Once again, I'd love to answer some questions from readers like you who are learning to super-coupon:
Q: "My friend and I have been reading your column every week and we love your tips. My question is about Internet coupons. I know that you can usually print two copies of each one. We would all like to have more coupons. My friend said it is OK to make a copy of the coupons that print from the computer, but I don't think this is right. Is it?"
A: Many new coupon users wrongfully assume it is OK to make a photocopy of Internet-printed coupons. Since they printed it out from their computer, they conclude it must be OK to make more. But making photocopies of coupons is illegal. It's coupon fraud. I've often equated this to photocopying a dollar bill. We all know that's illegal! And it's illegal to copy coupons, too.
Internet coupons have unique identifiers and barcodes. When a store submits their coupons to be redeemed, a coupon clearinghouse scans the barcodes and the store receives reimbursement for each unique barcode.
If you make a photocopy of a $1 Internet coupon, each copy will be identical to the one before it. If you make 20 copies and use them all at the same store, your store will only be reimbursed for one of those coupons. You will essentially be stealing $19 from your store, since the store will not be paid for the bogus coupons.
Truthfully, we all pay the price when shoppers copy coupons and submit them for savings. In many areas, stores have become increasingly wary of Internet coupons. Some refuse to accept them at all, a big frustration for shoppers. Finding and printing out coupons using the Internet is a great way to supplement the coupons we receive in the newspaper each week, allowing us to obtain a larger number of coupons for the items we buy the most.
Companies that offer printable coupons on the Internet usually set the coupons' print limit at two copies, so always go back and try to print the coupon again until you've received the message that the coupon is at its print limit. Remember, there are also times that a printable coupon will have higher print limits, too. Recently, a major cereal manufacturer had a $1 coupon on its web site with a print limit of 14! That was a great opportunity to get a lot of coupons at one time. But it's never worth committing coupon fraud and risking prosecution over photocopying coupons.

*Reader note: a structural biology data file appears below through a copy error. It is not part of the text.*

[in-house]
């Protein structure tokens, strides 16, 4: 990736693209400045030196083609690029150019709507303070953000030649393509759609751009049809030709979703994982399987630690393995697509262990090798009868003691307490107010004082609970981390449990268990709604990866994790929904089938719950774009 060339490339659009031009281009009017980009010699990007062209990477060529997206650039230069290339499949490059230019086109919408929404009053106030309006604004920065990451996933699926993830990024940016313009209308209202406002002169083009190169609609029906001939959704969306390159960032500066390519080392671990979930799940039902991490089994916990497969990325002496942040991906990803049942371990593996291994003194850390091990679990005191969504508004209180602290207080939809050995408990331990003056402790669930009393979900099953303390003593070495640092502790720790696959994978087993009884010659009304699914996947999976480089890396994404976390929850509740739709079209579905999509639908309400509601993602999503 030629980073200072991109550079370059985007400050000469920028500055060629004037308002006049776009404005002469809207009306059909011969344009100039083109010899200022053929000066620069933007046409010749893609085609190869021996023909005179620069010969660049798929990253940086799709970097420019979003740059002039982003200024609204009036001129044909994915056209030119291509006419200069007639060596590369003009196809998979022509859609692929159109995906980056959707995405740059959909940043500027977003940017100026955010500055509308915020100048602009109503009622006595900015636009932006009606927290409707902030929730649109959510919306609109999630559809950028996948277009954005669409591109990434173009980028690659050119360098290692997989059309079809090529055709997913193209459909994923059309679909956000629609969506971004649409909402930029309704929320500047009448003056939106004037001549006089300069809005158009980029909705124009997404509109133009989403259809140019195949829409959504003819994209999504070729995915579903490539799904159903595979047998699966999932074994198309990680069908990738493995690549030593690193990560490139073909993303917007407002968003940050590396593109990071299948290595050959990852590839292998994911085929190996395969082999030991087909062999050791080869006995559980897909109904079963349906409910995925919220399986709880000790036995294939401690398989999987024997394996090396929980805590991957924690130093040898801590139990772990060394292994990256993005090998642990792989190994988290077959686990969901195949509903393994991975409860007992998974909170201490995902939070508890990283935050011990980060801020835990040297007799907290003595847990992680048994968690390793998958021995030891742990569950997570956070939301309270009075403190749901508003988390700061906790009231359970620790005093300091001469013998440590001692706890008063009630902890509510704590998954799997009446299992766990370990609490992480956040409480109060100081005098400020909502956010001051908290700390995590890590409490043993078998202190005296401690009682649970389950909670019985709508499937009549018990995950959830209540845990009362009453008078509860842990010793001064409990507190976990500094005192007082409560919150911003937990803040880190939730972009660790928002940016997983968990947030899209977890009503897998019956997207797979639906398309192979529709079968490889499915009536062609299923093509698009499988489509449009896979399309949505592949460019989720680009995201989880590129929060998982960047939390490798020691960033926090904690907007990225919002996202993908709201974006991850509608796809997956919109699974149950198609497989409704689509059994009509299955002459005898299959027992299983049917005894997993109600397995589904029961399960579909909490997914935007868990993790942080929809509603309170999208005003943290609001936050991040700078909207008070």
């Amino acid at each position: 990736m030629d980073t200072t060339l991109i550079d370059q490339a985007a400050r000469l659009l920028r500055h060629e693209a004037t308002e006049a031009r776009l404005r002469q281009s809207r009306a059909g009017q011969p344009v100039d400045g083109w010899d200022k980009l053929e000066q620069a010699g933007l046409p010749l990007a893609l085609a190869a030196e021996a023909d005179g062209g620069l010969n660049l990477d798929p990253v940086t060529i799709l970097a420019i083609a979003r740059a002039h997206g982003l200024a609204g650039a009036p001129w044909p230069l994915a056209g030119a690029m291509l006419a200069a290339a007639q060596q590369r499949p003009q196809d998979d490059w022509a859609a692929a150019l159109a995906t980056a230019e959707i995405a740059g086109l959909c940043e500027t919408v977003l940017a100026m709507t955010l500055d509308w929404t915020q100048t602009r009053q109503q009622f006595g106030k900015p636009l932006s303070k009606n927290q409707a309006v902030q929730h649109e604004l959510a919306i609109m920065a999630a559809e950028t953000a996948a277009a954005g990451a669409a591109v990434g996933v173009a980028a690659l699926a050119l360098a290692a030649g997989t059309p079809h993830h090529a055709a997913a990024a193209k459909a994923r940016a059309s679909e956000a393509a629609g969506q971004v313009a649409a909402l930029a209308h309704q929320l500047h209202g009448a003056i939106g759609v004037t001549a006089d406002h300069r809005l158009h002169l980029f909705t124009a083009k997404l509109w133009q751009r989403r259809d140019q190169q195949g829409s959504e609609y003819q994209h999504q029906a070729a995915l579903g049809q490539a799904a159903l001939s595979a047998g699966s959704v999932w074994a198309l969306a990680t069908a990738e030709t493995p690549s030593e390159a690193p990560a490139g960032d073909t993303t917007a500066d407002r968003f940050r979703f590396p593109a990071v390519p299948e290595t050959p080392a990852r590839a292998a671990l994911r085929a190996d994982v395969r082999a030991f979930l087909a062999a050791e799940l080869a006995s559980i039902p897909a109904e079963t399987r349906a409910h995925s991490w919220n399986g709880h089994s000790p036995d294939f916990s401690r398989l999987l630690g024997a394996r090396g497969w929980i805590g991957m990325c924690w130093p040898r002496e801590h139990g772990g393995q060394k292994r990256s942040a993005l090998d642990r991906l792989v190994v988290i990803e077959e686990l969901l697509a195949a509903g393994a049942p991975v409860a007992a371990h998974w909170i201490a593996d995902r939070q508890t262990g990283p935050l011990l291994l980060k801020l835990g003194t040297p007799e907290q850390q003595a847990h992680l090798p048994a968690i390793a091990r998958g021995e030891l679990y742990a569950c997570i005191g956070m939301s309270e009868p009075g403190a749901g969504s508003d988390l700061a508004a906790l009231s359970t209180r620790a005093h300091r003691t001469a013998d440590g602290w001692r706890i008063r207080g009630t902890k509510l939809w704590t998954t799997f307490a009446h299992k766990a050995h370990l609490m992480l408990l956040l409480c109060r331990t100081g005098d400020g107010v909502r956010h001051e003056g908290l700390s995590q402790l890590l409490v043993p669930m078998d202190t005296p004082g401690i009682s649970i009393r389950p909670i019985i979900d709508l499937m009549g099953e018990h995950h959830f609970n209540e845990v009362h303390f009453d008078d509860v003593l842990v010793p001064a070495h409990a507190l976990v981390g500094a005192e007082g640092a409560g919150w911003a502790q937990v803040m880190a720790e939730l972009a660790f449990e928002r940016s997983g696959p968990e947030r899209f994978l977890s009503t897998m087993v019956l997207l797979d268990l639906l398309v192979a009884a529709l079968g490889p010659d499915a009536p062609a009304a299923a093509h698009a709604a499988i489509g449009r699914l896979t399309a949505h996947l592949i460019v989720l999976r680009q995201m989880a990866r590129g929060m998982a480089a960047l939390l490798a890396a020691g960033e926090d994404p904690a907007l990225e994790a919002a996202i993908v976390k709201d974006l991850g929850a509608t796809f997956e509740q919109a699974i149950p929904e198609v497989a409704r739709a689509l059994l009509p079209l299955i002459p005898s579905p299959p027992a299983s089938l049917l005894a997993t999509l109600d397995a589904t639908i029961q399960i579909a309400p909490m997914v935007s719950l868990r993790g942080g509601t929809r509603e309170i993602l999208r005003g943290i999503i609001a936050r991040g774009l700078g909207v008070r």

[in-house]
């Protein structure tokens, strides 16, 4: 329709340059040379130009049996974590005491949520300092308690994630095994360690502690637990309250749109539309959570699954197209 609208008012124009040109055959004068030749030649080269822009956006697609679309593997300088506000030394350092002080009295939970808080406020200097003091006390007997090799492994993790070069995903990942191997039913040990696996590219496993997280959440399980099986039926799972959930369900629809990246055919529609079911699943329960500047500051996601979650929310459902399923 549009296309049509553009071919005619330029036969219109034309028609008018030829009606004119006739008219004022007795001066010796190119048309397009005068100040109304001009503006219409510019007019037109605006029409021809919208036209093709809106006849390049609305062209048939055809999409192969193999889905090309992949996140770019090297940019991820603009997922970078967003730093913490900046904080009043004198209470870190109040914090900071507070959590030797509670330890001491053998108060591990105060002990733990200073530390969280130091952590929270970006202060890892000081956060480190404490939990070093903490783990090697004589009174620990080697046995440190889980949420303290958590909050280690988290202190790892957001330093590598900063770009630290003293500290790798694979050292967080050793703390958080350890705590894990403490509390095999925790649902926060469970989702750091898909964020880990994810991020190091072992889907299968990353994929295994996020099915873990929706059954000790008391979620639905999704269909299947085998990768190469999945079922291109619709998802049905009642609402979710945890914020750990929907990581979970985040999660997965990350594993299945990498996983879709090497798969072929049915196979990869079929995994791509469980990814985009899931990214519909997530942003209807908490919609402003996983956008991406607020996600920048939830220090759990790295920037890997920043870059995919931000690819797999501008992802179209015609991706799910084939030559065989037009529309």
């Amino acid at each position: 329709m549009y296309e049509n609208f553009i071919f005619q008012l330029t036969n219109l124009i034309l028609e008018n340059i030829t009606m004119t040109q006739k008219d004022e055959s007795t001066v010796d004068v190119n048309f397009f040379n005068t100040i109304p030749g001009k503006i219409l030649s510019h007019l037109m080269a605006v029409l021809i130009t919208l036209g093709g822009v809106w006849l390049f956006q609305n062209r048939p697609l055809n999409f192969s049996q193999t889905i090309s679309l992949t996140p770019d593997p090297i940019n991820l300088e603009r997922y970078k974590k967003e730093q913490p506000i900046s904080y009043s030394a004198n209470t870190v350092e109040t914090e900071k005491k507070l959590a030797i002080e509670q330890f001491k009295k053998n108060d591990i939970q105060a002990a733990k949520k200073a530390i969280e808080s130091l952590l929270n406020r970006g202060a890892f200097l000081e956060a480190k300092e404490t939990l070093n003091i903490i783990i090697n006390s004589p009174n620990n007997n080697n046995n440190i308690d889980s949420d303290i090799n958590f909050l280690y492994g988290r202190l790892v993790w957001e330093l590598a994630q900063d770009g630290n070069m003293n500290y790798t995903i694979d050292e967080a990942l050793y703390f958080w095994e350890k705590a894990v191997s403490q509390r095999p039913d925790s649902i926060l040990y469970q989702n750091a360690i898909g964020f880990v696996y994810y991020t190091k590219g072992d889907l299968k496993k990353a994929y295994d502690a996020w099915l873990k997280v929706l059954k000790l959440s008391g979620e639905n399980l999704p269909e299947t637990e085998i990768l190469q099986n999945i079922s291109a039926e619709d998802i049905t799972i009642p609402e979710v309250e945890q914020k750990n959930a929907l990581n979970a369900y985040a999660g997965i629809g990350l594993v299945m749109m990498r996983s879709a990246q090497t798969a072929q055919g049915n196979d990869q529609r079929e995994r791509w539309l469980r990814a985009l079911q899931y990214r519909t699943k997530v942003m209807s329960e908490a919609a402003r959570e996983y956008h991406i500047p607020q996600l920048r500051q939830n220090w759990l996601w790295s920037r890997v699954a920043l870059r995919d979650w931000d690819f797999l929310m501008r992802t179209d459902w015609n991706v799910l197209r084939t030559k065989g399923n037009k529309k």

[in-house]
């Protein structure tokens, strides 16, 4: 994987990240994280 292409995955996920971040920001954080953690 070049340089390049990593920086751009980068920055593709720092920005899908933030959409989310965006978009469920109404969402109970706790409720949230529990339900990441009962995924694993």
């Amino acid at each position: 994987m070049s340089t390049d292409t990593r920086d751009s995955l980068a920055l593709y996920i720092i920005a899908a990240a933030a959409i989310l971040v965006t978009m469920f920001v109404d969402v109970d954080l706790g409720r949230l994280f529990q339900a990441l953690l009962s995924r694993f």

Q: "My question is about expired coupons. One of the stores in my area will take them. But will the store get reimbursed for these, too, or are they just eating the loss when they accept expired coupons?"
A: When a store gets ready to redeem coupons, it gathers all of the coupons that customers have submitted, packages them up and submits them to a coupon clearinghouse. The clearinghouse weeds out expired coupons and fraudulent, copied coupons. After that, the clearinghouse invoices to the manufacturer for the value of all of the coupons received during that period. At that point, the manufacturer pays the store back for the coupons that have been redeemed.
Depending on when the store submits its coupons to the clearinghouse, some expired coupons may still be valid for reimbursement. But if you're using coupons that are several years old, the store is definitely "eating" the loss on those coupons.
So why do some stores do it? It gives shoppers an incentive to choose that store over its competition. Accepting expired coupons may give them an edge over a store in the same market that does not accept them.
Jill Cataldo, a coupon-workshop instructor, writer and mother of three, never passes up a good deal. Learn more about couponing at her web site, www.super-couponing.com. E-mail your couponing coups and questions to email@example.com.